Some risk factors for developing bad breath are controllable, such as smoking and choosing to eat certain foods. Others, such as developing certain diseases, may be outside of your immediate control. Typical reasons for this common oral health condition include:
Allergies: Several medications used to treat allergies can cause dry mouth, a problem commonly associated with bad breath. Post-nasal drip and sinus congestion caused by allergies can also contribute to the problem.
Braces or dentures: Dental restorations can make it more challenging to keep your teeth clean, leading to problems with bacteria growth and bad breath. Loose-fitting dentures cause bad breath when you develop sores or an infection.
Dry mouth: Xerostomia (the medical term for chronic dry mouth) can lead to problems with halitosis. The reason for this is that saliva helps moisten your mouth and keep it clean. When your body doesn’t produce enough saliva, bad breath is the typical result. Common reasons for dry mouth include breathing through the mouth, connective tissue disorders, Sjogren’s syndrome, and faulty salivary glands.
Food: This is the leading reason why people develop bad breath. Foods such as garlic, onions, acidic beverages, some types of cheese and exotic spices can leave particles or residue in your mouth that leave a lingering odor. It’s also common to get food particles stuck in the teeth, which can further compound the problem. That’s because trapped food encourages the growth of plaque and bacteria that can lead to halitosis.
Infections of the mouth: Infections such as an abscessed or impacted tooth, gum disease or tooth decay can cause bad breath.
Health conditions: Several health conditions include bad breath as a symptom. The most common ones include acid reflux disease, bronchitis, the common cold, diabetes, influenza, kidney disease, lactose intolerance, liver disease, pneumonia, post-nasal drip, sinus infection, sore throat, tonsil stones and thrush.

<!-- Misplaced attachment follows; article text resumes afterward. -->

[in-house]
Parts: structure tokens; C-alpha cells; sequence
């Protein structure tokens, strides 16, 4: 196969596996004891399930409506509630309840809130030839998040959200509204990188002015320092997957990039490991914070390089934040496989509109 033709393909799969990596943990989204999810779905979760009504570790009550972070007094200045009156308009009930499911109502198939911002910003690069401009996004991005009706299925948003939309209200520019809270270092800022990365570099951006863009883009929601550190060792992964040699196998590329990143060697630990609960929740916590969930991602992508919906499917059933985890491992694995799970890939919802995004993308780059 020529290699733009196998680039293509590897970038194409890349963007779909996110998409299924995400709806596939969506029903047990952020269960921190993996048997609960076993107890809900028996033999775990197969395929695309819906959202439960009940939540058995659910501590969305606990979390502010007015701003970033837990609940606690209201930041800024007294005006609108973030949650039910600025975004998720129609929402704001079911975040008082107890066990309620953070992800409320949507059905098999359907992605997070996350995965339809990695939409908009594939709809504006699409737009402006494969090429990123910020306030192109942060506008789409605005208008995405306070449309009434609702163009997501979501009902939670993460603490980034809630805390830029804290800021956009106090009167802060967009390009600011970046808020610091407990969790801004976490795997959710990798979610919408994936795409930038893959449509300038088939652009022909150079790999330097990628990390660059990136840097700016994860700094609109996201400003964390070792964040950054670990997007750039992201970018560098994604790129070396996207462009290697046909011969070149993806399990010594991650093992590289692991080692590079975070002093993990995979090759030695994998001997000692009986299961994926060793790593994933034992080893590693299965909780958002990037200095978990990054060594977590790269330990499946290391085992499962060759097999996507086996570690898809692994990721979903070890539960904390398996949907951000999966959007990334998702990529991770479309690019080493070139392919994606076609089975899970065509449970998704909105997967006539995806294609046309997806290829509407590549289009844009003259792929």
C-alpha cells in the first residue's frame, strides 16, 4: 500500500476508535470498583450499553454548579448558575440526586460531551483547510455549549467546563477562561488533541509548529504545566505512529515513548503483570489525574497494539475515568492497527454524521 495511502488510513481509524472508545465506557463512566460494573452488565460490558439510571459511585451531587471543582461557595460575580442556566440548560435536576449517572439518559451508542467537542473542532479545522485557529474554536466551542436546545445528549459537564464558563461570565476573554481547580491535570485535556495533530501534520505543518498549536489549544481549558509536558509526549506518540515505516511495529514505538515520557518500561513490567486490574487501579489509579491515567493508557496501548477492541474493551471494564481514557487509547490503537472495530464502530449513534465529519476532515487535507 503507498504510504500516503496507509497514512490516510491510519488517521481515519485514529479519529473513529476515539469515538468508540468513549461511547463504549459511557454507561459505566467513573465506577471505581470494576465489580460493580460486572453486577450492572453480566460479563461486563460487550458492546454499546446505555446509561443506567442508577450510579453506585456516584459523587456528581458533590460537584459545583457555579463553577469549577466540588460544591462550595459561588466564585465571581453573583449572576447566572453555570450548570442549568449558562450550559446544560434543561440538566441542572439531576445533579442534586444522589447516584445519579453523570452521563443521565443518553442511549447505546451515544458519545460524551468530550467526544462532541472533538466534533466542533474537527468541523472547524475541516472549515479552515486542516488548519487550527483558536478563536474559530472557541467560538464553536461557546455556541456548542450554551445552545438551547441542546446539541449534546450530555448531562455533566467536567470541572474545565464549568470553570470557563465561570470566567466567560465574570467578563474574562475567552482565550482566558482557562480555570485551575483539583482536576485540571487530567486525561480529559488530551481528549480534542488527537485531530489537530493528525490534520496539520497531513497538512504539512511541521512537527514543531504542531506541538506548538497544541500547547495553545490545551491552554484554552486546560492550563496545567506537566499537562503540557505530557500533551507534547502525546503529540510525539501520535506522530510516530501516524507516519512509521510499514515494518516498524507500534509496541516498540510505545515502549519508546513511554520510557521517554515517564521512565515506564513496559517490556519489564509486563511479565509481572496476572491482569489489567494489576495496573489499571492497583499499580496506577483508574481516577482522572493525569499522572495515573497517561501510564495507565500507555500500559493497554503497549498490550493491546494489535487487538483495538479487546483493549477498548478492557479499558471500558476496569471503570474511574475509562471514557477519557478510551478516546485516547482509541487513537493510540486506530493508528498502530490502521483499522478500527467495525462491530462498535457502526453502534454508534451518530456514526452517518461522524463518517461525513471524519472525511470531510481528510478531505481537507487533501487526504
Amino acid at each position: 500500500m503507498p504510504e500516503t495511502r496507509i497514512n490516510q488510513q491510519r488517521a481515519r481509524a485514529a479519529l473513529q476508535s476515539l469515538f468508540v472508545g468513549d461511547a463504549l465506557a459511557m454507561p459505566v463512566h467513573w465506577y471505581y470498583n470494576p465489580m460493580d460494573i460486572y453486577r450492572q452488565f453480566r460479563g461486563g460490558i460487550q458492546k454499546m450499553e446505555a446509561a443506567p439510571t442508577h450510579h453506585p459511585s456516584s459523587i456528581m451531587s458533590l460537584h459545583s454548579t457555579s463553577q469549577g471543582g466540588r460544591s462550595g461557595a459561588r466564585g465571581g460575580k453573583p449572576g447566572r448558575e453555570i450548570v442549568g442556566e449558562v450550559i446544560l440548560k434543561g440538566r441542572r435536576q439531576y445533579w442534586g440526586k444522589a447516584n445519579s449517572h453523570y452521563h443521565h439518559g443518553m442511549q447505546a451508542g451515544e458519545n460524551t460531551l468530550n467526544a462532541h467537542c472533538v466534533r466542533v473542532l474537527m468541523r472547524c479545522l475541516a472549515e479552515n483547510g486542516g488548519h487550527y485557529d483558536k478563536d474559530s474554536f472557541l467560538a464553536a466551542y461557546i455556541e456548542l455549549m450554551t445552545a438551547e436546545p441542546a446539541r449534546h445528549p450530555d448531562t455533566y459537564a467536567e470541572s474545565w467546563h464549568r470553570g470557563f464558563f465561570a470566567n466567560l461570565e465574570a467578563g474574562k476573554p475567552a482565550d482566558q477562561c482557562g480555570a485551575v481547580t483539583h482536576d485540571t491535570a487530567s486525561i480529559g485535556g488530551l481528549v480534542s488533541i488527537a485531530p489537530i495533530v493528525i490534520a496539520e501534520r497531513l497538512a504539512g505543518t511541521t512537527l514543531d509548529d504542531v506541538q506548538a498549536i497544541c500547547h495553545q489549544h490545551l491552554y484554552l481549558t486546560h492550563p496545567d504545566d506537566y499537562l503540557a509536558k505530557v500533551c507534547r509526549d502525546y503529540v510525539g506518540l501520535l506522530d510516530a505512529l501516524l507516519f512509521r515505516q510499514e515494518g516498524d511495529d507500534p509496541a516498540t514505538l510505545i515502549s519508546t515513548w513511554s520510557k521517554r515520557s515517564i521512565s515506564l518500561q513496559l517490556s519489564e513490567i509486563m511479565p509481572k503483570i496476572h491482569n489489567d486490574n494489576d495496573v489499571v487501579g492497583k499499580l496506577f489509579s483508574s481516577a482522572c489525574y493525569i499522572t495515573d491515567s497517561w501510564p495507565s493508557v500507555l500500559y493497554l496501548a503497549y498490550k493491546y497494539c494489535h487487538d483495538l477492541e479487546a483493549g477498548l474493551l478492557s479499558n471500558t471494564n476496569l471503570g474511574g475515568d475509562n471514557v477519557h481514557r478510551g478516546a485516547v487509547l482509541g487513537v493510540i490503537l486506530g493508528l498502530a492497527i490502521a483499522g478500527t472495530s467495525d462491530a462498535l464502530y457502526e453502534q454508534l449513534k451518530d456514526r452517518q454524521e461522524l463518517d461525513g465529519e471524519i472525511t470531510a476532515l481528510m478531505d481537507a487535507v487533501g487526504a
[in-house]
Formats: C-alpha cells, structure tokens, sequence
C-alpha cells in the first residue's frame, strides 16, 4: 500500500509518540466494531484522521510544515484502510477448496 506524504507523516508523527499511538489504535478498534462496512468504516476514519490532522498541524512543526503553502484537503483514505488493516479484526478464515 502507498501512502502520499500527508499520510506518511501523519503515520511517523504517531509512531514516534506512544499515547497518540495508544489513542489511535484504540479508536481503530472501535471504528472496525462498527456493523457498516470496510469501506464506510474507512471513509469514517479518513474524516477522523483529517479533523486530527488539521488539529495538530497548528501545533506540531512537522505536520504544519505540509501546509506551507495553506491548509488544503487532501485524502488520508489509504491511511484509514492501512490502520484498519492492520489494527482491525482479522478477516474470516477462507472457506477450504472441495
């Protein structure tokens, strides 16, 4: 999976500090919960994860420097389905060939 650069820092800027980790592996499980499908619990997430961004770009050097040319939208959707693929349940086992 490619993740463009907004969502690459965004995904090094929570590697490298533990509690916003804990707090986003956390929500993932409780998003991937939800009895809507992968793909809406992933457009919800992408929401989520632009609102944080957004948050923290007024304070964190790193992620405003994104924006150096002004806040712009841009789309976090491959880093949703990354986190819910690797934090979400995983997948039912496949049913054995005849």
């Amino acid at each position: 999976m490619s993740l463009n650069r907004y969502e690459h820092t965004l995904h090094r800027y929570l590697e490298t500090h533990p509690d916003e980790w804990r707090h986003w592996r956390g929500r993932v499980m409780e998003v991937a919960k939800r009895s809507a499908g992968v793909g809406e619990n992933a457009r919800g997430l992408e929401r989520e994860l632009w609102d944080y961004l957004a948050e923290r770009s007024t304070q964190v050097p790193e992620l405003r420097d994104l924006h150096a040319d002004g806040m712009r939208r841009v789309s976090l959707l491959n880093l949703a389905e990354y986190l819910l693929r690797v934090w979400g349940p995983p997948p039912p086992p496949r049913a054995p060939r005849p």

Poor oral hygiene:It’s important to brush and floss your teeth at least twice a day for good oral health and fresh breath. When you do this less often, it causes the food particles present in your mouth to begin rotting. This eventually leads to bacteria that can cause bad breath along with a host of other dental health issues such as gingivitis and periodontitis.
Smoking: Chewing tobacco and smoking cigarettes are both habits that leave chemicals in the mouth. In addition to causing an increased risk of oral cancer or lung cancer, these habits can cause persistent bad breath. The more you smoke or chew, the more difficult it is to eliminate the odor no matter how much you brush your teeth or use mouthwash.
Schedule Regular Preventive Care Exams
Besides a consistent oral healthcare routine at home, the best thing you can do for your mouth and teeth is to attend your bi-annual cleaning appointment at Comeaux Dental Group. Please contact us to schedule an appointment or for more tips on keeping your breath fresh.